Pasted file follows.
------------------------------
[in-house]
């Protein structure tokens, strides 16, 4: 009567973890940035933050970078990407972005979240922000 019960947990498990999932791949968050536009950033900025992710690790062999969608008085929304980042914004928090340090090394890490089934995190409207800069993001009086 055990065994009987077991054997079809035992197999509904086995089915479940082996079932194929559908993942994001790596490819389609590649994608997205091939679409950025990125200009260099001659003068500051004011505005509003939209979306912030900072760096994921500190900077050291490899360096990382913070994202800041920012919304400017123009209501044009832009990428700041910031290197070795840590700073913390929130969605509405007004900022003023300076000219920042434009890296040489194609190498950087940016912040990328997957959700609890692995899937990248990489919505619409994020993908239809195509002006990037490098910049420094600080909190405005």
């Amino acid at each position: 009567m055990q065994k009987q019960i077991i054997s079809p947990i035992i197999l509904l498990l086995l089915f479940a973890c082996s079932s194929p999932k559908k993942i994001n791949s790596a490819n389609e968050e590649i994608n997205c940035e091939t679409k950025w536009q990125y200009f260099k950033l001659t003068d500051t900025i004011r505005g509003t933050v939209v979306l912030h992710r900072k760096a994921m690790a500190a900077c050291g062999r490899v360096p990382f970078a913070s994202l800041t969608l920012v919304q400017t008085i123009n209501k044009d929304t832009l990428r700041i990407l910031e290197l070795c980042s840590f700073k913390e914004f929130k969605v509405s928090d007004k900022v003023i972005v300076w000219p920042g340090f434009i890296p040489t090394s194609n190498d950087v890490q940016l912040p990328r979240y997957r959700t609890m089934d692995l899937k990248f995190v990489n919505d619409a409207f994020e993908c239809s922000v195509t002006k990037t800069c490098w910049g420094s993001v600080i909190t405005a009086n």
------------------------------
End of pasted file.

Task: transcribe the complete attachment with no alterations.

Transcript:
[in-house]
């Protein structure tokens, strides 16, 4: 009567973890940035933050970078990407972005979240922000 019960947990498990999932791949968050536009950033900025992710690790062999969608008085929304980042914004928090340090090394890490089934995190409207800069993001009086 055990065994009987077991054997079809035992197999509904086995089915479940082996079932194929559908993942994001790596490819389609590649994608997205091939679409950025990125200009260099001659003068500051004011505005509003939209979306912030900072760096994921500190900077050291490899360096990382913070994202800041920012919304400017123009209501044009832009990428700041910031290197070795840590700073913390929130969605509405007004900022003023300076000219920042434009890296040489194609190498950087940016912040990328997957959700609890692995899937990248990489919505619409994020993908239809195509002006990037490098910049420094600080909190405005």
């Amino acid at each position: 009567m055990q065994k009987q019960i077991i054997s079809p947990i035992i197999l509904l498990l086995l089915f479940a973890c082996s079932s194929p999932k559908k993942i994001n791949s790596a490819n389609e968050e590649i994608n997205c940035e091939t679409k950025w536009q990125y200009f260099k950033l001659t003068d500051t900025i004011r505005g509003t933050v939209v979306l912030h992710r900072k760096a994921m690790a500190a900077c050291g062999r490899v360096p990382f970078a913070s994202l800041t969608l920012v919304q400017t008085i123009n209501k044009d929304t832009l990428r700041i990407l910031e290197l070795c980042s840590f700073k913390e914004f929130k969605v509405s928090d007004k900022v003023i972005v300076w000219p920042g340090f434009i890296p040489t090394s194609n190498d950087v890490q940016l912040p990328r979240y997957r959700t609890m089934d692995l899937k990248f995190v990489n919505d619409a409207f994020e993908c239809s922000v195509t002006k990037t800069c490098w910049g420094s993001v600080i909190t405005a009086n």